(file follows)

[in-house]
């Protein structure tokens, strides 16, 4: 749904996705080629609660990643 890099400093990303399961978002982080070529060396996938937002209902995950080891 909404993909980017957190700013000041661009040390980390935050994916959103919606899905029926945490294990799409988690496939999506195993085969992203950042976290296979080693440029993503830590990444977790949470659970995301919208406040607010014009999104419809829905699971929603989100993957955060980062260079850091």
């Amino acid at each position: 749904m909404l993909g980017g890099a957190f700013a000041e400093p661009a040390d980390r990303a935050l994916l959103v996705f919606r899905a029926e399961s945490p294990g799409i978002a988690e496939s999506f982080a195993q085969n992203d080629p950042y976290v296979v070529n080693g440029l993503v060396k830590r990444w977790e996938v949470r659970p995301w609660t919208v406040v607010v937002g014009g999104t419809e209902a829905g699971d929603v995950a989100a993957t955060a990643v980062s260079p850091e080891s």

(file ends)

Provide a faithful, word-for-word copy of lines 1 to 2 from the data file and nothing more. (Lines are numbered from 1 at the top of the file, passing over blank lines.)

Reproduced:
[in-house]
């Protein structure tokens, strides 16, 4: 749904996705080629609660990643 890099400093990303399961978002982080070529060396996938937002209902995950080891 909404993909980017957190700013000041661009040390980390935050994916959103919606899905029926945490294990799409988690496939999506195993085969992203950042976290296979080693440029993503830590990444977790949470659970995301919208406040607010014009999104419809829905699971929603989100993957955060980062260079850091």